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Is There a Statesman in the House?  Either House?  

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tags: Congress, politics, Trump



John T. Shaw is the director of the Paul Simon Public Policy Institute at Southern Illinois University in Carbondale. His books include Rising Star, Setting Sun: Dwight D. Eisenhower, John F. Kennedy and the Presidential Transition that Changed America and JFK in the Senate: Pathway to the Presidency

 

It seems likely that 2019 will be one of the most challenging and consequential years in recent American history, perhaps on par with 1974. When Robert Mueller’s investigation of President Donald Trump concludes and his report is likely sent to Congress, a time of reckoning will be upon us. 

The United States will need leaders in both parties to display a quality that has been in short supply in our country in recent years: statesmanship.

Statesmanship is a pattern of leadership, and an approach to public service, that is characterized by vision, courage, compassion, civility, fairness, and wisdom. Statesmanship can involve bipartisanship, but it is not the same as bipartisanship. History proves that there can be a strong bipartisan consensus to enact harmful policies or to evade difficult alternatives. 

When statesmen consider public policy issues, their first question is, “what is in the public interest?” Personal and partisan considerations can follow later, but hopefully much later. If the national good is not identical to, or even clashes with, personal and partisan considerations, the former must prevail. 

Genuine statesmanship requires leaders to dispassionately consider issues, carefully weigh evidence, and fairly render verdicts, even if they go against personal preferences or are contrary to the desires of their political base. Given our current political climate it is easy to forget that statesmanship, while unusual, has been a critical feature of American politics and history. 

Republican senator Arthur Vandenberg played a pivotal role in the late 1940s in securing congressional approval of key elements of President Harry Truman’s foreign policy including the Marshall Plan and NATO. Margaret Chase Smith, a first term GOP senator from Maine, broke from party ranks in 1950 and challenged Joseph McCarthy and his demagogic tactics. Senate Republican Leader Howard Baker damaged his chances for the 1980 GOP presidential nomination by supporting the Panama Canal treaties that were negotiated by President Jimmy Carter. Republican Richard Lugar, then the chairman of the Senate Foreign Relations Committee, defied President Ronald Reagan in the mid-1980s and pushed for economic sanctions on the apartheid regime in South Africa. 

Decisions of similar gravity are likely to face political leaders in Washington in 2019. Democrats should fairly evaluate Mueller’s report as it pertains to alleged Russian collusion and obstruction of justice by the president. They should not overreach because of their antipathy to Trump or avoid their responsibilities if Mueller’s findings suggest impeachable crimes if they fear that such an action would complicate their 2020 prospects. Republicans must end their reflexive and unworthy tendency to overlook the president’s frequently egregious and possibly criminal behavior because Trump remains hugely popular with the GOP base.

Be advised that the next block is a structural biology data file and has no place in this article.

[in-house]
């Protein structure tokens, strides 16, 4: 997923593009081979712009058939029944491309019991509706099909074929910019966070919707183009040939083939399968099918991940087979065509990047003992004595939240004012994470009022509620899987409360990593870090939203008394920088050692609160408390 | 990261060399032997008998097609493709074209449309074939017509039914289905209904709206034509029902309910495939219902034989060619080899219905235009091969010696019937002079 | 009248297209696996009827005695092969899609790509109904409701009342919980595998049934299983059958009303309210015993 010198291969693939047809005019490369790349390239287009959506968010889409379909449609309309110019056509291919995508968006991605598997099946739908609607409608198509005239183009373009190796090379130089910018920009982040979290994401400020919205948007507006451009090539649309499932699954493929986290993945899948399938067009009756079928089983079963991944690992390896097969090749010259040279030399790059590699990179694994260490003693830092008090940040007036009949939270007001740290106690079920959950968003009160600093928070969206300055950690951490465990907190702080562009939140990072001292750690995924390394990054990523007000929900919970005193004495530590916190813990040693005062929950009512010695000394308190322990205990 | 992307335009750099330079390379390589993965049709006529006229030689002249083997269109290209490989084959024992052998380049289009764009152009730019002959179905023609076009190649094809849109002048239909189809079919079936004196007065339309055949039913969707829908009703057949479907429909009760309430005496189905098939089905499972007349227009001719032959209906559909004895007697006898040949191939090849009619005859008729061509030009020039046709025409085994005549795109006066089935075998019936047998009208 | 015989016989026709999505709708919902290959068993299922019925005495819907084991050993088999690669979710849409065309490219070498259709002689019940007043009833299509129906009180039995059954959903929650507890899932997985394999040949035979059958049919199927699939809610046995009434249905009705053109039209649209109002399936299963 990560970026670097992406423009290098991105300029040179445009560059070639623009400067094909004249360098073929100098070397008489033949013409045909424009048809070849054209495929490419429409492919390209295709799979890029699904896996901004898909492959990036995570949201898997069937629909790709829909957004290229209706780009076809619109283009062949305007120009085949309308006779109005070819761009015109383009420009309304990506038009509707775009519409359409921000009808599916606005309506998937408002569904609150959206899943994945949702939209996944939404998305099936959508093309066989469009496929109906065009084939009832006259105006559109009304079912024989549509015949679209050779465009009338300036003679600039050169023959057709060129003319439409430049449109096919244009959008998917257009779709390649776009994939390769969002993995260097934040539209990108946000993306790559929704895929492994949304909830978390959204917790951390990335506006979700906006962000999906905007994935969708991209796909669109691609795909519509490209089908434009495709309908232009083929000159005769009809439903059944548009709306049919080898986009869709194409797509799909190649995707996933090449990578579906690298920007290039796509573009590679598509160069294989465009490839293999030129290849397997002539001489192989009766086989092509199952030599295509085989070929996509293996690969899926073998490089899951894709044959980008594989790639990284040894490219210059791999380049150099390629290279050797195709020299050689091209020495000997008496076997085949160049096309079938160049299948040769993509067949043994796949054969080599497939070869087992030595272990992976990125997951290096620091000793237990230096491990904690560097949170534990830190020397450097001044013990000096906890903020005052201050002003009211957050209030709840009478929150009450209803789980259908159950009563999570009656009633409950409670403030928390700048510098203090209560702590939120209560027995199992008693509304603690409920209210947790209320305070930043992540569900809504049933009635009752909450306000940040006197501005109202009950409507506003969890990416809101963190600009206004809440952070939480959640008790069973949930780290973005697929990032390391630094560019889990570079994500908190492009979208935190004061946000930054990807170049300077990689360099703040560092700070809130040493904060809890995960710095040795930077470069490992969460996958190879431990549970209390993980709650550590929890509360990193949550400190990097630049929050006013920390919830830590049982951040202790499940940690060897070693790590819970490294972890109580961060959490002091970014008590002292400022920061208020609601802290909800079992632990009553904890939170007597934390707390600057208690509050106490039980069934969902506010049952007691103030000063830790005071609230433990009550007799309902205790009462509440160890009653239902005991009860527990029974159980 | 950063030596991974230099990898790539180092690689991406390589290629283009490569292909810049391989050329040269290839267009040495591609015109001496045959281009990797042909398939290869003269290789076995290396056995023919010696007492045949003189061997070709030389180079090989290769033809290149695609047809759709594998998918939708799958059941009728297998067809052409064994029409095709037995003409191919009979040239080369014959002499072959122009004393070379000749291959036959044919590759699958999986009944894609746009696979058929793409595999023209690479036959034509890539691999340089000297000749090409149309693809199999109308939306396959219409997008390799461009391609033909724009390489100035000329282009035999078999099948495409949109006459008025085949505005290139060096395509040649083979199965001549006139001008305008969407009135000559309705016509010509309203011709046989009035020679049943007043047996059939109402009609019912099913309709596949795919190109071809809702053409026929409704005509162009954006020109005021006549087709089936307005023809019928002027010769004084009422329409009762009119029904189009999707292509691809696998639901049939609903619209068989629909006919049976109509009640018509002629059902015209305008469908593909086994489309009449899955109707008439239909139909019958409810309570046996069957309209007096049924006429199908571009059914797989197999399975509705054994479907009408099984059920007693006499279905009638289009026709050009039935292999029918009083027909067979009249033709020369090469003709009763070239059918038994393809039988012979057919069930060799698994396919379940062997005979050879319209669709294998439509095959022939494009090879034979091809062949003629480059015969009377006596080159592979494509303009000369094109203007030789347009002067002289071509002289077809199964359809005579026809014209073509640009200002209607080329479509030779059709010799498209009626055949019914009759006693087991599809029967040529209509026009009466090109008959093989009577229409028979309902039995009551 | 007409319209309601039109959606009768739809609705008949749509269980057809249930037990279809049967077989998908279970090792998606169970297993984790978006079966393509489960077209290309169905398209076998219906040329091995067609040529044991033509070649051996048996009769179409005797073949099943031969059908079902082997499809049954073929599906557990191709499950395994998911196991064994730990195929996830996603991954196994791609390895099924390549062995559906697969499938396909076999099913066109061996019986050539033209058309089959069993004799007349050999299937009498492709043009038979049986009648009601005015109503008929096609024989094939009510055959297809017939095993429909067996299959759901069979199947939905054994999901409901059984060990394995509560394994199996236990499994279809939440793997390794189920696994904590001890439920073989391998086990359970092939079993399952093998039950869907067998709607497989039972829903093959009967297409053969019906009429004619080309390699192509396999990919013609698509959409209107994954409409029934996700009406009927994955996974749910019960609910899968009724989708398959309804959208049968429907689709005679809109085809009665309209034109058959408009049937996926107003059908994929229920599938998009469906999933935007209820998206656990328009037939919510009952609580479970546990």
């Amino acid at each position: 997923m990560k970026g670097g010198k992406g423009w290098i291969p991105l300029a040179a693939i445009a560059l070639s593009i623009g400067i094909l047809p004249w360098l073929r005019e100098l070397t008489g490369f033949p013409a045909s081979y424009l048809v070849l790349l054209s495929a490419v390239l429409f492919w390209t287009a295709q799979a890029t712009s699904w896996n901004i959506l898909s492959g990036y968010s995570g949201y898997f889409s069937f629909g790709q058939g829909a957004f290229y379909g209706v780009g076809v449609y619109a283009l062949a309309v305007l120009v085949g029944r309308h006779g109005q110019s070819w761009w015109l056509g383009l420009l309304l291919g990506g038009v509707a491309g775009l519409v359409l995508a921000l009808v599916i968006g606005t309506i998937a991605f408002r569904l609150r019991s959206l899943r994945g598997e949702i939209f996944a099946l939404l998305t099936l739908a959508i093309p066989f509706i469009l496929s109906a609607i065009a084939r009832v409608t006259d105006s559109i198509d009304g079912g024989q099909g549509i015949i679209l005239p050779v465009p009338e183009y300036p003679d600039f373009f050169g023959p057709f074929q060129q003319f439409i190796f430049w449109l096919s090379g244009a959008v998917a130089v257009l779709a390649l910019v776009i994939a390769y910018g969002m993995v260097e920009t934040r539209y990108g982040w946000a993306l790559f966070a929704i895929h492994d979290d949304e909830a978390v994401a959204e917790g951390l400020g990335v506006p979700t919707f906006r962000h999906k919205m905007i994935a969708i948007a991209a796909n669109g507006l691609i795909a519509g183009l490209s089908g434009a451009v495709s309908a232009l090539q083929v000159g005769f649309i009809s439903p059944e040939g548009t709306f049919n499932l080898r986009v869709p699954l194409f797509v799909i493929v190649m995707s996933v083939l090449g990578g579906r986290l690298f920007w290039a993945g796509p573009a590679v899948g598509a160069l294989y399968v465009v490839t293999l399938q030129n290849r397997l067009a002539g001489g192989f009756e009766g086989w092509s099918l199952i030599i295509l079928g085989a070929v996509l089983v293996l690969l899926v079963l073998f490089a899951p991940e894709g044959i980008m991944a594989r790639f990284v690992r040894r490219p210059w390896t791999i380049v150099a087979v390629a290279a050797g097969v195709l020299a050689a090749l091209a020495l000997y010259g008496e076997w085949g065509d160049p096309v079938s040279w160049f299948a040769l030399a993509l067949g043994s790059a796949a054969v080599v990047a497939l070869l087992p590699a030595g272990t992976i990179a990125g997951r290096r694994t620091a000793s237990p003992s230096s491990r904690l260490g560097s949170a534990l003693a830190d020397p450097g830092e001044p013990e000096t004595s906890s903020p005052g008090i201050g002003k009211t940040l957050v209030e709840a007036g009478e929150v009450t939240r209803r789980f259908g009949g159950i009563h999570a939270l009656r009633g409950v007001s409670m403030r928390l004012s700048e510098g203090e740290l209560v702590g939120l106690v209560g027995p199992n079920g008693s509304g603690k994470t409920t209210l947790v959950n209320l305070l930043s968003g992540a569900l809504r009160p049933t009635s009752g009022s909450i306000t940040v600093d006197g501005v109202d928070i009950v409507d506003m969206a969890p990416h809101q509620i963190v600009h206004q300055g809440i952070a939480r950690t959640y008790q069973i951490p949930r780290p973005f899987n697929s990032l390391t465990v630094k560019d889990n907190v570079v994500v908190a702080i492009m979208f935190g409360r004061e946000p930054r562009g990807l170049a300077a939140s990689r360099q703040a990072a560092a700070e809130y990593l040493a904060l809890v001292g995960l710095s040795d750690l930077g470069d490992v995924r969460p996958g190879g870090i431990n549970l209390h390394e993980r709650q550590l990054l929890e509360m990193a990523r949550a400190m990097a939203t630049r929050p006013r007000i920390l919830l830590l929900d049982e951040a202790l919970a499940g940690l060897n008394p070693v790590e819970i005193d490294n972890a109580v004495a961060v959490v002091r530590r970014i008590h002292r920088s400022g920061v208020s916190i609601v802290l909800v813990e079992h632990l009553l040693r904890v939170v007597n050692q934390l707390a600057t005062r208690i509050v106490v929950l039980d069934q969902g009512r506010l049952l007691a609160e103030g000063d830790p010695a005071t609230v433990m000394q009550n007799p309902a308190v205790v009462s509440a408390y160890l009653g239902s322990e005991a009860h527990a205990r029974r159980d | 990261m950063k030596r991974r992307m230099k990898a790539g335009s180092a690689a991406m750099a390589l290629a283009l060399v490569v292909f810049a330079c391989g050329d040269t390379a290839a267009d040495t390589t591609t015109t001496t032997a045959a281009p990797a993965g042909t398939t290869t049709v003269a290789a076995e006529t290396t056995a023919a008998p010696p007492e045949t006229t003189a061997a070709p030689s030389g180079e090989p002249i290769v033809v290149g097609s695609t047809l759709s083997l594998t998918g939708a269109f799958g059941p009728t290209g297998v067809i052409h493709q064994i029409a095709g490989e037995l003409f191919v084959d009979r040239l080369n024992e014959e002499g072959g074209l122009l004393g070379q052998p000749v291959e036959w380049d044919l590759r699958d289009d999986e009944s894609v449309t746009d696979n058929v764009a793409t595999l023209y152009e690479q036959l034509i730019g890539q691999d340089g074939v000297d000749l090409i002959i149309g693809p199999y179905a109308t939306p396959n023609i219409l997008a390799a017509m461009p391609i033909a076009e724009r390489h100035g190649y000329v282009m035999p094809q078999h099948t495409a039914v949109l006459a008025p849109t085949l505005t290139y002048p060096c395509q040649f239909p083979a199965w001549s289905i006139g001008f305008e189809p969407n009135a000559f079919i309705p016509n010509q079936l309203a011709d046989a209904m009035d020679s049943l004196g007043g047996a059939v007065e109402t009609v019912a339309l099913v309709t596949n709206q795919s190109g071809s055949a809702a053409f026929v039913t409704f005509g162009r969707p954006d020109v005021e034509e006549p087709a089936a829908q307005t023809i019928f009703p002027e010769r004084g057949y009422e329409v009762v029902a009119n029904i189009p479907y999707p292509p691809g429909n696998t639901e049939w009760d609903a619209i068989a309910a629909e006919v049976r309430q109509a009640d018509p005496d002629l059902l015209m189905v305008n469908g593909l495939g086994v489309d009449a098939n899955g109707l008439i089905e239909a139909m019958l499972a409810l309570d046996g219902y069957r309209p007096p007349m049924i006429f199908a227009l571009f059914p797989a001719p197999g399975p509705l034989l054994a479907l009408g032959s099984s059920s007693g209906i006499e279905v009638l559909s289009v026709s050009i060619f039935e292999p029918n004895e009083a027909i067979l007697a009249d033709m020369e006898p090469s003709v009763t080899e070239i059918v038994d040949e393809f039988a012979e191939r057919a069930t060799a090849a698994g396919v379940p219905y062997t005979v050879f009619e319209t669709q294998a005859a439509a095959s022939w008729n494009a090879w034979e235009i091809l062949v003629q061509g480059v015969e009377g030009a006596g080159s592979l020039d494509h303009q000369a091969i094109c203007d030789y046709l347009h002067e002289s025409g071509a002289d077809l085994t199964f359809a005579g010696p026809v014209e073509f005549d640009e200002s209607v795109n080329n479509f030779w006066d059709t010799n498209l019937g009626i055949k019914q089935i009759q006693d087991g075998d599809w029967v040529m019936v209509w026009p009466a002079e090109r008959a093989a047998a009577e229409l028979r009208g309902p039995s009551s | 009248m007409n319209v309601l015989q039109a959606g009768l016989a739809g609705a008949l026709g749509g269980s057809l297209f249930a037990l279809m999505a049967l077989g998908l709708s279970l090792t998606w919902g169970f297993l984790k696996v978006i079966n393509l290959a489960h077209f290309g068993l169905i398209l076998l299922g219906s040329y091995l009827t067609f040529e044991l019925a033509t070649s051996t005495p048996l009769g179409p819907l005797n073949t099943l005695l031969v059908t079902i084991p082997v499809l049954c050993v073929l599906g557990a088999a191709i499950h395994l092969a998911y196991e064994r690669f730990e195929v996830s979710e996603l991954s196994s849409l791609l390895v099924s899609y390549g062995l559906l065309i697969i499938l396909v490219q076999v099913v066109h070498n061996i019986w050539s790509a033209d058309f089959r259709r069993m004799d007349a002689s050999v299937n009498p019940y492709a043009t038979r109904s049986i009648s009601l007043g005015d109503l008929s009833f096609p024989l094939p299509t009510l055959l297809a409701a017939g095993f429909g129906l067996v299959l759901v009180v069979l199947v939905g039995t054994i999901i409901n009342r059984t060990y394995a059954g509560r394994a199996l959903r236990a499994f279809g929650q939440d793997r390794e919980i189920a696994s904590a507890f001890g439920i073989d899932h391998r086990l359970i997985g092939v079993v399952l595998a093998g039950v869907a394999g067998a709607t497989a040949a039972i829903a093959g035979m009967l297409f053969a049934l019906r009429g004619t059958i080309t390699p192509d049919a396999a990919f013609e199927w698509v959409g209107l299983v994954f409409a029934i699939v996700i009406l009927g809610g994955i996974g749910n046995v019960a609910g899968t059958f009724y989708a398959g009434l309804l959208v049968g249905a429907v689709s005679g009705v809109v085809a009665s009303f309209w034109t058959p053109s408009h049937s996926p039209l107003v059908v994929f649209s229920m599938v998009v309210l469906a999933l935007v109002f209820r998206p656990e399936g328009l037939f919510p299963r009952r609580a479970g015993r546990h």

Senator Paul Simon, a consequential and successful public official in Illinois for more than four decades, worried during his final years that statesmanship appeared to be at low ebb. “We have spawned ‘leadership’ that does not lead, that panders to our whims rather than telling us the truth, that follows the crowd rather than challenges us, that weakens us rather than strengthening us,” he wrote. “It is easy to go downhill, and we are now following that easy path. Pandering is not illegal, but it is immoral. It is doing the convenient when the right course demands inconvenience and courage.”

Decades earlier, Senator John F. Kennedy wrote eloquently on the subject. In Profiles in Courage, he argued that politicians sometimes face “a difficult and soul-searching decision” in which “we must on occasion lead, inform, correct and sometimes even ignore constituent opinion.” Kennedy added that being courageous “requires no exceptional qualifications, no magic formula, no special combination of time, place and circumstance. It is an opportunity that sooner or later is presented to all of us. Politics merely furnishes one arena which imposes special tests of courage.” 

Those tests are coming in 2019.


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